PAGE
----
3. Failure of a circuit breaker or a bus fault causes loss of the entire substation.
  4. Somewhat complicated switching is required to remove a circuit breaker from service for maintenance.

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4. Ring Bus

A ring bus configuration is an extension of the sectionalized bus arrangement and is accomplished by interconnecting the two open ends of the buses through another sectionalizing breaker.

This results in a closed loop or ring with each bus section separated by a circuit breaker. For maximum reliability and operational flexibility, each section should supply only one circuit.

In this arrangement, as with the sectionalized bus configuration, only limited bus sections and circuits are removed from service because of line or bus faults or circuit breaker failure. For a line or bus fault, the two circuit breakers on the sides of the affected bus section open to isolate the fault. The remaining circuits operate without interruption.

For a breaker failure, the two breakers on the sides of the affected breaker open, along with a transfer trip to a remote breaker, to isolate the failed breaker and remove two bus sections from service.

The ring bus arrangement provides for circuit breaker maintenance since any breaker can normally be removed from service without interruption of service to any circuits.

As a result, separate circuit breaker bypass facilities are not required.

Ring bus configuration
Figure 6 – Ring bus configuration

A number of equipment arrangements may be used to provide a ring bus configuration, depending on anticipated substation expansion and possible system modifications. Figure 6 illustrates a typical ring bus configuration.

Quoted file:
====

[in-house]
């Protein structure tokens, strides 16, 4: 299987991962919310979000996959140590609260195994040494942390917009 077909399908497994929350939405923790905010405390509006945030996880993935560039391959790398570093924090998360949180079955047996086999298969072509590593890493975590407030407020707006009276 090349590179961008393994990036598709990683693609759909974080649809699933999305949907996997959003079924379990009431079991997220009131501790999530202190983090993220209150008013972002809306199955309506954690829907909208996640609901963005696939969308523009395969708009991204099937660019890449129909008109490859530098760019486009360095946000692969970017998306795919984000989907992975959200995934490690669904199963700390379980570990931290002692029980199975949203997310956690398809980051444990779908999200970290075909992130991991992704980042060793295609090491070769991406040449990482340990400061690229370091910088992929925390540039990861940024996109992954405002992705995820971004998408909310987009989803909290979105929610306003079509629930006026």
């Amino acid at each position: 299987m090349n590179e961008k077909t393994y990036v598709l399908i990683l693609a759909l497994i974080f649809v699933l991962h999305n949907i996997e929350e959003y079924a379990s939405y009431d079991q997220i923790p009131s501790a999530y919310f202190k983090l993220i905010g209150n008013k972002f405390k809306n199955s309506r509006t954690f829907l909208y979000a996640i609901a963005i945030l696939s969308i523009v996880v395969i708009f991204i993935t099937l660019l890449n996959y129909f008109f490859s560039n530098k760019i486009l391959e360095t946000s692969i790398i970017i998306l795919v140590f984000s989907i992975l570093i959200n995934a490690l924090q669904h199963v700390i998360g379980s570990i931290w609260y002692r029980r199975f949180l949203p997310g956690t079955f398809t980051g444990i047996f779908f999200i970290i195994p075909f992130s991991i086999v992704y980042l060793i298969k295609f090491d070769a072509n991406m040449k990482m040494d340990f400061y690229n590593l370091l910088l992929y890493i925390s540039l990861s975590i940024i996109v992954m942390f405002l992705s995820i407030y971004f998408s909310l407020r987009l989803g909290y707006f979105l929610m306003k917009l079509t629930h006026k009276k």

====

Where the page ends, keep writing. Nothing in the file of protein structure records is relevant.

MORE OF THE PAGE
The arrangement shows four circuit positions, which is a practical maximum for a ring bus configuration. Rather than expanding the ring bus to accommodate additional circuits, other more flexible and reliable configurations, such as the breaker-and-a-half scheme, can be adopted.

The ring bus arrangement shown in Figure 6 is readily adaptable in the future to a breaker-and-a-half configuration as shown in Figure 7 below. However, the relay and control panels have to be carefully planned to be modified later for breaker-and-a-half operation.

Bay centerline spacing should be carefully planned to permit equipment maintenance and removal.


4.1 Advantages

  1. Flexible operation.
  2. High reliability.
  3. Isolation of bus sections and circuit breakers for maintenance without disrupting circuit operation.
  4. Double feed to each circuit.
  5. No main buses.
  6. Expandable to breaker-and-a-half configuration.
  7. Economic design.

4.2 Disadvantages

  1. Ring may be split by faults on two circuits or a fault during breaker maintenance to leave possibly undesirable circuit combinations (supply/load) on the remaining bus sections. Some consider this, however, to be a second contingency factor.
  2. Each circuit has to have its own potential source for relaying.
  3. This configuration is usually limited to four circuit positions, although larger rings are in service, including 10-position ring buses.